Limitations Of Sales Territory Mapping In Google Maps

As a sales manager, you know that effective sales territory mapping is an essential part of the sale process. After all, the more qualified prospects your sales representative can visit, the more deals can be closed. This means dealing with multiple reps in multiple geographic areas. To ensure that your sales reps aren’t visiting the same customers or crossing into each other’s territories, you need to optimize your sales mapping process. This means including details like prospect demographics, existing customer data, and clear boundaries. Which is where sales mapping software comes into play.

A free tool like Google Maps may seem like the obvious choice for sales mapping, but the truth is it has some severe limitations that could end up costing you money. This article will explore those limitations and make suggestions for what to look for when choosing software to optimize your sales mapping.

What is Sales Mapping Software

Sales territory mapping involves arranging geographic areas on a map to represent the sectors each of your sales representatives will be assigned to cover. Using software to perform this task, you can visualize your sales targets and resources, enabling you to create a strategy to reach your goals. When done effectively, this tool allows you to see whether areas are under-served or over-served by your reps.

Sales Mapping with Google Maps

Once upon a time, sales mapping was done by hand using printed maps and markers. Then along came Google Maps. Google Maps allowed sales managers to create electronic versions of territory maps, using geographical data to assign territories for each sales rep. Much like printed maps and markers, Google Maps is now the out-of-date practice. This is due to several factors:

1.You don’t have access to demographic information

Demographic information, such as age, education, income, transportation, labor, gender, etc., tells you if the prospects within a specific territory match your company’s target audience. Without this information, it’s hard to know if the people in that area are interested in your product or service. As a result, your sales reps could lose valuable hours attempting to sell to the “wrong” prospects.

2.There’s no way to know how many prospects are in a particular territory

If you want to be fair, sales reps must have an equal amount of sales opportunities within their assigned territory. Unfortunately, Google Maps doesn’t show you how many prospects are within a specific territory. This means that you could end up assigning two sales reps the same amount of territory to cover, but one will end up with 200 prospects, and the other will have only 50.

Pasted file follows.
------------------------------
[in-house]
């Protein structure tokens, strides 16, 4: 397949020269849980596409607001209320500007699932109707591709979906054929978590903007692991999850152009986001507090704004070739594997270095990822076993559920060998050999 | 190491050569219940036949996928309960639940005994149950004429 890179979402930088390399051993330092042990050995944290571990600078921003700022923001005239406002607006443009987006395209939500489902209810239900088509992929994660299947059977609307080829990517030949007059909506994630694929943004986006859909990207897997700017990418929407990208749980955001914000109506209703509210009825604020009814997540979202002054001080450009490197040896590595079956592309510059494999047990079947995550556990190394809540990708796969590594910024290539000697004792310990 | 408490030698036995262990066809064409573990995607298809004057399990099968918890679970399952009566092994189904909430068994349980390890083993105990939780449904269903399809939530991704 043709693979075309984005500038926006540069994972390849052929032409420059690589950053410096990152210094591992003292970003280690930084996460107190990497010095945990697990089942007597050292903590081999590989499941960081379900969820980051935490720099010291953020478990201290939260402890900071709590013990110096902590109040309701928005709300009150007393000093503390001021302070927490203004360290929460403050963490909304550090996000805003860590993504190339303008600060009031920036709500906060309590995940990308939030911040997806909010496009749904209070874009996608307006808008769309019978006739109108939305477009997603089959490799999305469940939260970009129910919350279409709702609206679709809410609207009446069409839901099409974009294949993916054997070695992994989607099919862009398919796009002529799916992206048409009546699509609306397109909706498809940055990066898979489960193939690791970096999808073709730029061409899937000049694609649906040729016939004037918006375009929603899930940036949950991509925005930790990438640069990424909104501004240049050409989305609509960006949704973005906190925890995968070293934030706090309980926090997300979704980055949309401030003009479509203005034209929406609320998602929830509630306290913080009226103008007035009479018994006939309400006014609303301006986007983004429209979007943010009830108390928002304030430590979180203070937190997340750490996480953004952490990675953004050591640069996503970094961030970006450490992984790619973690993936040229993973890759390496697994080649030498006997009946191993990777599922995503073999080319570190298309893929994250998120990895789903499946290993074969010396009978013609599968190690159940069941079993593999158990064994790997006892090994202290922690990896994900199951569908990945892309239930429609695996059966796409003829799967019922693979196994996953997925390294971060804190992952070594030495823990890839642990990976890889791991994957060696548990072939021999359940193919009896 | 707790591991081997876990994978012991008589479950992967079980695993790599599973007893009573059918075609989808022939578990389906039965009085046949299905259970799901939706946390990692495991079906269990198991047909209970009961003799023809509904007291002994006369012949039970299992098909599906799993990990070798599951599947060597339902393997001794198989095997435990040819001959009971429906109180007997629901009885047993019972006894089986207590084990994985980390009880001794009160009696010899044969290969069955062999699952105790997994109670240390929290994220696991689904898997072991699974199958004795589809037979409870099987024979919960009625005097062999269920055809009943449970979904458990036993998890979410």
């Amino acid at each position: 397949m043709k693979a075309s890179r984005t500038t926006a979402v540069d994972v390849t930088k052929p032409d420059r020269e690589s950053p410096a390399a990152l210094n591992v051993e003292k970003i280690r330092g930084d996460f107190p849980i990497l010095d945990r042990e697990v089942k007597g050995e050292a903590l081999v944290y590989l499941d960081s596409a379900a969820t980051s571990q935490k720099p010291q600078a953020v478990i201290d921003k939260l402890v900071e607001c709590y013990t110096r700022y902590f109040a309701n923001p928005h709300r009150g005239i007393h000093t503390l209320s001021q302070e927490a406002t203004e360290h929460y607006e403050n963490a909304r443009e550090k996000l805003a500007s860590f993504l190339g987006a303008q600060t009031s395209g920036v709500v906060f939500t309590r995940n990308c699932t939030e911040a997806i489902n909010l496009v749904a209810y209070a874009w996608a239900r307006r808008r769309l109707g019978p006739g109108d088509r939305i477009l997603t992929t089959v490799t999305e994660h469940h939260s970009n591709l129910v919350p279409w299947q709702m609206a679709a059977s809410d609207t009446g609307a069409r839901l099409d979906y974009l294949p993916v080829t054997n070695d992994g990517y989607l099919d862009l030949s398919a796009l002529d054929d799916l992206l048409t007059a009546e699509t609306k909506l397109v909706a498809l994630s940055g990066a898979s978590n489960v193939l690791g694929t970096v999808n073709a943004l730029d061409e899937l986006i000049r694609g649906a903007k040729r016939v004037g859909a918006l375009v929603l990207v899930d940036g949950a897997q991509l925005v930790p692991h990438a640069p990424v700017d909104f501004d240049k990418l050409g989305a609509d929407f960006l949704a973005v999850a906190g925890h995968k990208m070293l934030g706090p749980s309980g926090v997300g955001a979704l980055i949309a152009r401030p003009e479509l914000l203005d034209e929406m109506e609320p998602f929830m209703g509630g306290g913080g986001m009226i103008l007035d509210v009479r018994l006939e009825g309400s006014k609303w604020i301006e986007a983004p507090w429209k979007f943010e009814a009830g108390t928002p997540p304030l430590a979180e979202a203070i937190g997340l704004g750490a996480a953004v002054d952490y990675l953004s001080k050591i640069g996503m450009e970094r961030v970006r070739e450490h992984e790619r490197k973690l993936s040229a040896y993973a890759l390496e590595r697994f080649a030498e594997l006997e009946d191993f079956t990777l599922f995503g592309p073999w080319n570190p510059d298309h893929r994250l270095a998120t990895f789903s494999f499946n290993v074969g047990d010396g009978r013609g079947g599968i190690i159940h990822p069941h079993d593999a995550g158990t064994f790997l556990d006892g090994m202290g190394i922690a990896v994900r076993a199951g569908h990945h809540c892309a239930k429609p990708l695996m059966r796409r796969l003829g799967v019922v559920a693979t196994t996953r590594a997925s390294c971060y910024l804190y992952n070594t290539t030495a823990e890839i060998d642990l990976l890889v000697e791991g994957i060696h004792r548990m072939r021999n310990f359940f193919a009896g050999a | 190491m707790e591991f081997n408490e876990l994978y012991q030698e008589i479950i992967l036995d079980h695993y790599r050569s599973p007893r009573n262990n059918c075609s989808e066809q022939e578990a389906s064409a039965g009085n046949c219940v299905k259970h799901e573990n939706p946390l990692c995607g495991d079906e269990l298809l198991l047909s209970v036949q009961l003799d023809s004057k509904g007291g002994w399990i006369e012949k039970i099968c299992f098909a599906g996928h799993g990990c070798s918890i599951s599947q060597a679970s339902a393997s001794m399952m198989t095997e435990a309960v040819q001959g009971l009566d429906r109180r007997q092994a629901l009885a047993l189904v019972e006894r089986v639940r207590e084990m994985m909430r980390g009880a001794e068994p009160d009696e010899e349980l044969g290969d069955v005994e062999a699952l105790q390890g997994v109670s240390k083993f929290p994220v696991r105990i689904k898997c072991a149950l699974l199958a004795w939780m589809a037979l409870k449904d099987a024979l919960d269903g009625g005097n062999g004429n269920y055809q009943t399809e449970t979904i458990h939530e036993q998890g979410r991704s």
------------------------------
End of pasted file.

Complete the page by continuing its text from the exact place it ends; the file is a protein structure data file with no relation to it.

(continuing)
3. Only one route can be plotted and completed at a time

Google Maps only allows you to plot one route at a time, which is limiting and time-consuming. Sales reps often have multiple meetings throughout the day, and they must be able to plan the most efficient route between various locations. Furthermore, a sales rep’s day may change at a moment’s notice. If you’re using Google Maps, this means having to start a new route from scratch, an option that is time-consuming and may lead to fewer sales.

4. No way to evaluate past sales and plan for future sales

Google Maps is limited in the data you can plot. An important thing that a successful business needs to know is where their sales are coming from. You must understand what territories are performing well and which areas are not to make effective business decisions.

Choosing an effective Sales Mapping Tool

If you want to map sales territories effectively, you need to choose a software that allows you to gain valuable insight into your past sales and prospective sales. This includes things like:

● Creating visual boundaries for your reps,

● Including demographic data on your map,

● Plotting sales on your map to determine high-performing and low performing areas,

● Optimizing sales routes,

● Segmenting your sales data, so you can pinpoint essential trends.

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